Terrell County's Georgia 4-H Food Product Development team won first place in this year's Food Product Development Contest with their take on kompot, a Slavic fruit drink. Georgia 4-H's Courtney Brown and Associate Professor Anand Mohan congratulates team members Sebastian Shattles, Hannah Grubbs, Janya Scott and Larry Hall. CAES News
Terrell County's Georgia 4-H Food Product Development team won first place in this year's Food Product Development Contest with their take on kompot, a Slavic fruit drink. Georgia 4-H's Courtney Brown and Associate Professor Anand Mohan congratulates team members Sebastian Shattles, Hannah Grubbs, Janya Scott and Larry Hall.
Kompot Creation
Most Americans may not know what kompot is, but if Terrell County’s 4-H Food Development Team has anything to say about it, that may soon change.
Beekeeper and bees at the UGA Bee Laboratory on the university's Horticulture Research Farm in Watkinsville, Georgia. CAES News
Beekeeper and bees at the UGA Bee Laboratory on the university's Horticulture Research Farm in Watkinsville, Georgia.
Bee Institute
The national push to save pollinating insects has brought the plight of the honeybee and the art of beekeeping to the forefront. Those interested in becoming a beekeeper, as well as established beekeepers who need certification, can learn the latest research-based information at the annual Beekeeping Institute, May 22-25, at Young Harris College in Young Harris, Georgia.
A group of black flies CAES News
A group of black flies
Black Flies
One of the best things about living above the fall line in Georgia has always been the lack of gnat swarms, but that seems to have changed this spring.
Joe West, assistant dean of UGA-Tifton, is presented a Georgia Trust Award for the renovation work done on the Tift Building and Agricultural Research Building. Pictured on the far left is Georgia Schley Ritchie, chair of the Georgia Trust for Historic Preservation; Will Sumner of Allstate Construction; Tony Menefee of Menefee Architects; Gwynne Darden, UGA associate vice president for facilities planning; Scott Messer, UGA director of historic preservation; and Mark McDonald, president and CEO of the Georgia Trust for Historic Preservation. CAES News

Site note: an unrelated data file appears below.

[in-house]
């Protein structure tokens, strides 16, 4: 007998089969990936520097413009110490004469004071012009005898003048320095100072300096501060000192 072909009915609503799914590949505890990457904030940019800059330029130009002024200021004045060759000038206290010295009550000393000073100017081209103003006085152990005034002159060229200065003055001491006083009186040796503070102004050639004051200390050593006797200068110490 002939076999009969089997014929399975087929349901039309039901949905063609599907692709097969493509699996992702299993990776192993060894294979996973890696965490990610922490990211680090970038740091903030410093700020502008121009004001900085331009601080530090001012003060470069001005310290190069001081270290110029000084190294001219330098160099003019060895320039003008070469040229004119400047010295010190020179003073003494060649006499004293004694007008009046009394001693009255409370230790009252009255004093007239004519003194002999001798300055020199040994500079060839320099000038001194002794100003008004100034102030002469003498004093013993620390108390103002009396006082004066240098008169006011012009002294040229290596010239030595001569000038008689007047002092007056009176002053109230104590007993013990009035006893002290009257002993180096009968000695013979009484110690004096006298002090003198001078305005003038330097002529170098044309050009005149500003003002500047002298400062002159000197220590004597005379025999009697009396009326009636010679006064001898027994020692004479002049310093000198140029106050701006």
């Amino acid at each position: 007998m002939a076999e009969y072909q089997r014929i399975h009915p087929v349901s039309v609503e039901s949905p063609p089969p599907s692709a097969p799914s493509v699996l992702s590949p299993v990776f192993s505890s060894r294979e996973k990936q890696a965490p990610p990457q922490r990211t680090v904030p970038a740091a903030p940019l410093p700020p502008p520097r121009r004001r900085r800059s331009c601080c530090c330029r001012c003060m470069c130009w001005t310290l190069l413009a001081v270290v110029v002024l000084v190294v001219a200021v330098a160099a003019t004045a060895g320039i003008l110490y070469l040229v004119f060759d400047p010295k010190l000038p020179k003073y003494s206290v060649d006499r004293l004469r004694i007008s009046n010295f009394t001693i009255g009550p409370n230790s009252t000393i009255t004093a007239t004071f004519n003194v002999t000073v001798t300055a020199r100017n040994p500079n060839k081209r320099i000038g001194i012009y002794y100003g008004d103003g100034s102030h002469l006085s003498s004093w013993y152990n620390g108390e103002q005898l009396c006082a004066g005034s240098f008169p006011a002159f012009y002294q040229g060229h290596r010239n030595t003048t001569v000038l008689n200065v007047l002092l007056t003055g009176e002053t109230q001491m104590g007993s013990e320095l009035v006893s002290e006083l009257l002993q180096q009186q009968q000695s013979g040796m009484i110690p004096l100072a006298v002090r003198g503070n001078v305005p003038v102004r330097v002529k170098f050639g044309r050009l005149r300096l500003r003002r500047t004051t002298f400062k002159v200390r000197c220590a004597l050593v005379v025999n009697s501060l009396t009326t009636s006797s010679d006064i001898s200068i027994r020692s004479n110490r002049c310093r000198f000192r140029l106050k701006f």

Joe West, assistant dean of UGA-Tifton, is presented a Georgia Trust Award for the renovation work done on the Tift Building and Agricultural Research Building. Pictured on the far left is Georgia Schley Ritchie, chair of the Georgia Trust for Historic Preservation; Will Sumner of Allstate Construction; Tony Menefee of Menefee Architects; Gwynne Darden, UGA associate vice president for facilities planning; Scott Messer, UGA director of historic preservation; and Mark McDonald, president and CEO of the Georgia Trust for Historic Preservation.
Georgia Trust Award
The restoration of two landmarks on the University of Georgia Tifton campus earned recognition from the Georgia Trust for Historic Preservation.
Kip Lacy, who is currently a graduate fellow at the Rockefeller University but received his master’s in entomology from UGA’s College of Agricultural and Environmental Sciences in 2018, worked with UGA fire ant researcher Ken Ross and DeWayne Shoemaker at the University of Tennessee to isolate and document the multi-queen colonies. CAES News
Kip Lacy, who is currently a graduate fellow at the Rockefeller University but received his master’s in entomology from UGA’s College of Agricultural and Environmental Sciences in 2018, worked with UGA fire ant researcher Ken Ross and DeWayne Shoemaker at the University of Tennessee to isolate and document the multi-queen colonies.
Ant Queens
In most colonies, ants work in service of a single reproductive queen, but that’s not always the way ant societies function.
Brad K Hounkpati is shown in his UGA office with images of his lady bug collection shown on his computer screen. CAES News
Brad K Hounkpati is shown in his UGA office with images of his lady bug collection shown on his computer screen.
Lady Beetle Revisited
There are more than 6,000 species of lady beetles in the world, most having different natural histories and roles in their environments. Being able to identify the different species is vital to understanding them, and knowing what they look like is typically a major part of that process.